It has been suggested that Brussels I may conflict with the E-Commerce Directive (No 2000/31/EC) of June 8, 2000, where this Directive seems to provide that the rules applicable to online services should be those where the online trader or Internet service provider (ISP) carries out its activities rather than where the consumer is located (cf. Article 3 of the Directive).
However, the Directive only provides a framework for Member States to regulate the activity of their ISP’s. Brussels I provides rules for private international law for individuals (consumers). It is for that reason that the Directive explicitly states in its recital 23 that
“it neither aims to establish additional rules on private international law relating to conflicts of law, nor does it deal with the jurisdiction of Courts”.
In their statement on Article 15 of Brussels I, the Council and the Commission emphasise that they are aware that the development of e-commerce in the information society will facilitate the economic growth of undertakings and that the development of new distance marketing techniques based on the use of the Internet will depend on the mutual confidence between undertakings and consumers.
Nevertheless, Article 15 of Brussels I is offering a very extensive protection to online consumers in a way that has raised a lot of concern in the minds of European e-commerce suppliers. The new Regulation is thought to discourage European undertakings in offering goods and services electronically.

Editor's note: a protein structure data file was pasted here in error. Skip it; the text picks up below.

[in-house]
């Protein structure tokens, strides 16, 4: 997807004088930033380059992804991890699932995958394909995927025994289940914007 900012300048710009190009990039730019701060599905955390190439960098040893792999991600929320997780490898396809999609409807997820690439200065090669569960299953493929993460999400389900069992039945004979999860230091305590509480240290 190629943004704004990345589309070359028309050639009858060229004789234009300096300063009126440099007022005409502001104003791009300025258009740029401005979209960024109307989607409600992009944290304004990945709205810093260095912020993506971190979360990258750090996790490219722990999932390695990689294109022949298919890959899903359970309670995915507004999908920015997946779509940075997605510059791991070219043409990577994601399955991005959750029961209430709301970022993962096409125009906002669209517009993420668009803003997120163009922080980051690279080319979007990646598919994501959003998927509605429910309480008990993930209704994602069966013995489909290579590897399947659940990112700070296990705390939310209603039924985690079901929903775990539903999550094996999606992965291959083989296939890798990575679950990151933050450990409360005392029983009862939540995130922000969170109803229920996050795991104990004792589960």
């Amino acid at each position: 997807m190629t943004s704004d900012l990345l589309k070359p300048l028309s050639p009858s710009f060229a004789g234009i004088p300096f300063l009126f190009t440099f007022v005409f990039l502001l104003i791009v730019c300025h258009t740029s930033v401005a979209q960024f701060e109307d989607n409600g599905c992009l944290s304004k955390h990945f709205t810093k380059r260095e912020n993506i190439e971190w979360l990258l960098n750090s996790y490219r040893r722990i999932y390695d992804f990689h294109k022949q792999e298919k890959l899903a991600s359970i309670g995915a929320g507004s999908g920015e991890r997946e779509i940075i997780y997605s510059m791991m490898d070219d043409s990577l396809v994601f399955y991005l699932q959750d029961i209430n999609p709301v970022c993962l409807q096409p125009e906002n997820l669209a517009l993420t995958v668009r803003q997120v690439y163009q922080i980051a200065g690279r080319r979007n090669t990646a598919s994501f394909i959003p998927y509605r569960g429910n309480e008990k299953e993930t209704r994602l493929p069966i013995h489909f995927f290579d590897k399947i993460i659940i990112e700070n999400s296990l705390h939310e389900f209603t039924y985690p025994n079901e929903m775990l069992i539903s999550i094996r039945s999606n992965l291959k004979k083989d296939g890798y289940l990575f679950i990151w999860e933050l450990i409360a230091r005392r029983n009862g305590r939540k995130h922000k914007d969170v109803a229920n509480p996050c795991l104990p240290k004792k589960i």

Consumer groups however are convinced that, by securing the protection of consumers using the Internet, the new Regulation will help in building consumer confidence in B2C e-commerce.
However, it should be noted that, notwithstanding the extensive protection offered by Article 15 Brussels I, (successful) consumers will still have to seek enforcement of the judgments, obtained from their home courts, in the Member State of the operator if the website operator is domiciled abroad. This, of course, is not always easy. It is however to be expected that alternative dispute resolution will become increasingly important in relation to disputes arising out of online consumer contracts.
Finally, one other important question remains: once it has been established that a particular court has jurisdiction over an online contract, what will then be the applicable law governing the contract? However, this debate deserves a separate article!
Written by Peter Van de Velde and Caroline Heeren in our Brussels office. First published in April 2003 edition of WILR.